A sign I've eased up on accessing my inner Karl (if I ever had one) is that at this point, I'd rather read than write. But I want a reading list that is, as Nancy says, suburb. Books that are full of language that was Karled into existence out of the ether.

    So ... back to work, all of you. I'm off to the library. MQ

  7. I love that Marsha has used "Karl" as a verb! I can't wait to tell someone to stop Karling me!

    I wonder--maybe it's not other writers we want to blow away, but our audience? I'm not sure where this Orson Welles quotes comes from originally--I found it on a snake breeder's website--but I love how it expresses the artist's desire to awe the audience: "Don't give them what you think they want. Give them what they never thought was possible."

    You know, like a radio broadcast of a Martian invasion!

  8. It used to be others I wanted to blow away (as Andy put it) or bring to their knees by ruthless beauty, now I am far more interested in being able to blow myself away. You know that feeling when you are creating something and you think, "damn I am so brilliant!" It only lasts about a millisecond but it a good feeling, isn't it? Sadly, that feeling of Zeus-like brilliance is but a distant memory for me. I know it was there since I can occasionally see it in my old work.

    But like Marsha and Nancy, I'm equally satisfied to be blown away by what I am reading. (Well, almost equally) and especially satisfied to be blown away by art. I mean there are a few pieces of art in this world that can bring me to my knees. This is why, when I am creating I cannot look at or read anything else--I have to remain in my Zeus-like (Karl-like) state.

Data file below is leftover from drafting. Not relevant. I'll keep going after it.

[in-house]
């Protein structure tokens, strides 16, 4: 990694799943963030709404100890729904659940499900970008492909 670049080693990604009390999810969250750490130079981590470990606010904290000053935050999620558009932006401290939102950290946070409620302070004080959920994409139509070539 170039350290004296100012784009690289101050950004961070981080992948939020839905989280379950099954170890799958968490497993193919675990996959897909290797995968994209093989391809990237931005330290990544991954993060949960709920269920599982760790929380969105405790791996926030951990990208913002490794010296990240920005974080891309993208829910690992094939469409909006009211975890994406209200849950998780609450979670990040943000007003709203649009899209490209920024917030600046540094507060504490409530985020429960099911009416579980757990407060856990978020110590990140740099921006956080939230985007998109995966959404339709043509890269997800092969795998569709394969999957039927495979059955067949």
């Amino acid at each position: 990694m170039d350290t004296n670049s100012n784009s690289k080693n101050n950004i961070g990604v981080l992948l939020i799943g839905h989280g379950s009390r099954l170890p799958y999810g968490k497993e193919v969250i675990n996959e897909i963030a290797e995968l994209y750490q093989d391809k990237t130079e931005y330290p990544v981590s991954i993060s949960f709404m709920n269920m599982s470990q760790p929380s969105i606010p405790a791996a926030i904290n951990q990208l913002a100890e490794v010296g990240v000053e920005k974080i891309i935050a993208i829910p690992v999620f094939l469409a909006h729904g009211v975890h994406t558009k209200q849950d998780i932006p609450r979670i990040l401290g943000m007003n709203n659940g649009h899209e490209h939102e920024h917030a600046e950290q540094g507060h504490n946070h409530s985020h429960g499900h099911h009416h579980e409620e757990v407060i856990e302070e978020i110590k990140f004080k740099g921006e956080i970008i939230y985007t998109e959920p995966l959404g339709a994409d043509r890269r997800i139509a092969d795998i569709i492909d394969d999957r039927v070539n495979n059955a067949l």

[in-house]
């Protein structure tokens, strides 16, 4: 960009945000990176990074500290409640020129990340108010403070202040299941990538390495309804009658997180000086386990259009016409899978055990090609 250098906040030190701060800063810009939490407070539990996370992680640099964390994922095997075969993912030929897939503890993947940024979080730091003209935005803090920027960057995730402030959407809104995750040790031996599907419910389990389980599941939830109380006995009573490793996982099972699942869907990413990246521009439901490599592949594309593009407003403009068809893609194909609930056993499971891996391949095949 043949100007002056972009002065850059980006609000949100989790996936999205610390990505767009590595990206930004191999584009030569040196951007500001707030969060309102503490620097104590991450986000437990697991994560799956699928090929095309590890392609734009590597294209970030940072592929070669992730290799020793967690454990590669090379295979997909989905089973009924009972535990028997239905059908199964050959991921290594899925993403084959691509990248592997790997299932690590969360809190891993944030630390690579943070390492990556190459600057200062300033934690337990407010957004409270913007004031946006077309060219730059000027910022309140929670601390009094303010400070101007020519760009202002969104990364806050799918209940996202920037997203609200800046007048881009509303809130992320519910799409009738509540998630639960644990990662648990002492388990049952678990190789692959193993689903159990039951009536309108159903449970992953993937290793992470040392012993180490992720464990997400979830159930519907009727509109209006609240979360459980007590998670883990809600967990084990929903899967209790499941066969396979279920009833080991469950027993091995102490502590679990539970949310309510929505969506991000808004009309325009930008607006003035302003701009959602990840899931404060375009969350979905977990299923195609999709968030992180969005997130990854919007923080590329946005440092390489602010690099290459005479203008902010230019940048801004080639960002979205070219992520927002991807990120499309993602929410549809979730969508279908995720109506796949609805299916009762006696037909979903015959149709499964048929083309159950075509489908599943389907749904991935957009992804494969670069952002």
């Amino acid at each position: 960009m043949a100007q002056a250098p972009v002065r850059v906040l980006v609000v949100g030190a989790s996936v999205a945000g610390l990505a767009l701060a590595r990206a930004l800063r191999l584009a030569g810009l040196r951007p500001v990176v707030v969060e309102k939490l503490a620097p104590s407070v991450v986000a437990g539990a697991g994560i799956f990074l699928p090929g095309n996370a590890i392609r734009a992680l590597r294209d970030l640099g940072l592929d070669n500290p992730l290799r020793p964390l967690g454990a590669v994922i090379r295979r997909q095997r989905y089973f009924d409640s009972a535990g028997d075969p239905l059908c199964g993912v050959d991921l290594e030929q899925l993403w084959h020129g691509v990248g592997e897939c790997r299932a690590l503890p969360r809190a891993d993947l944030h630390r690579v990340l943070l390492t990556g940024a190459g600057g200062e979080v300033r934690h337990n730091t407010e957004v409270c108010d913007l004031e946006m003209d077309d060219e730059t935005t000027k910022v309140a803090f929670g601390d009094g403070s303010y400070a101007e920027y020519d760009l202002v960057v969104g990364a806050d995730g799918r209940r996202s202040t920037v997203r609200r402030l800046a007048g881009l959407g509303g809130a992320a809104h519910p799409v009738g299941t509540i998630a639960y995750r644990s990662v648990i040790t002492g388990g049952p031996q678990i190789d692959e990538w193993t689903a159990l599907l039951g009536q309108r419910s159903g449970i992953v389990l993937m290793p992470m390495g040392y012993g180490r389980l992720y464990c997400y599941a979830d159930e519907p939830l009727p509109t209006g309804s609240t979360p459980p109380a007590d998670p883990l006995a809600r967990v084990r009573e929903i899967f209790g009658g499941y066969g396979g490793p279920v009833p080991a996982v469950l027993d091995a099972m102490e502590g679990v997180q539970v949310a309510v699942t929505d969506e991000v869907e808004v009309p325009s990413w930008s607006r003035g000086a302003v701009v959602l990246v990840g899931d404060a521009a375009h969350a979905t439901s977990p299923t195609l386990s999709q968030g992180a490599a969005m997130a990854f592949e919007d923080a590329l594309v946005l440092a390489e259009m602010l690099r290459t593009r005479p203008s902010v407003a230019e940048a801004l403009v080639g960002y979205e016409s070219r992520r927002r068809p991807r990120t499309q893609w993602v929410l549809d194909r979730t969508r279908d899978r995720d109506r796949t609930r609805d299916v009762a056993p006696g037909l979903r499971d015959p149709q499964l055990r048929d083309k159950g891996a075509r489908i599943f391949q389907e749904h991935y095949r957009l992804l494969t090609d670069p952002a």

Now I am off to read Molly's packet outloud to my dog...

  9. Andy, your finding that quote on a snake breeder's website makes my day!

    We're assuming that KL-style self-confidence--even call it arrogance--has to be meanspirited. But think of it in terms of the Olympics. Apolo Ono must respect his competitors' skill and achievements (He wouldn't get far if he didn't.), but that's not what gets him on the ice every day. He's there to blow EVERYONE away.

    Nothing wrong with admitting that, every time we sit down to write, we aim to produce something so spectacular it brings the world to its knees. Hey, I'm not here for the money!

    (BTW, why did I think Karl Lagerfeld was dead? Who's the bigtime designer--not A. McQueen--who died not long ago? Anne?)

  10. Since it is the winter Olympic Games, it feels appropriate to reference sports figures. They appear to have the same sort of srive that K.L has. I actually like the idea of boosting my competitive nature, against myself and perhaps even others. I don't think it has to be mean-spirited, but there's a certain drive that I appreciatein sports figures, and fashion figures. They are not hiding their ugly side. We all have it. I think some people control it. And interestingly though, Ron, is how kids love characters and love to read about characters who are like k.L. I think Zeus is a great example of this. Kids love Zeus.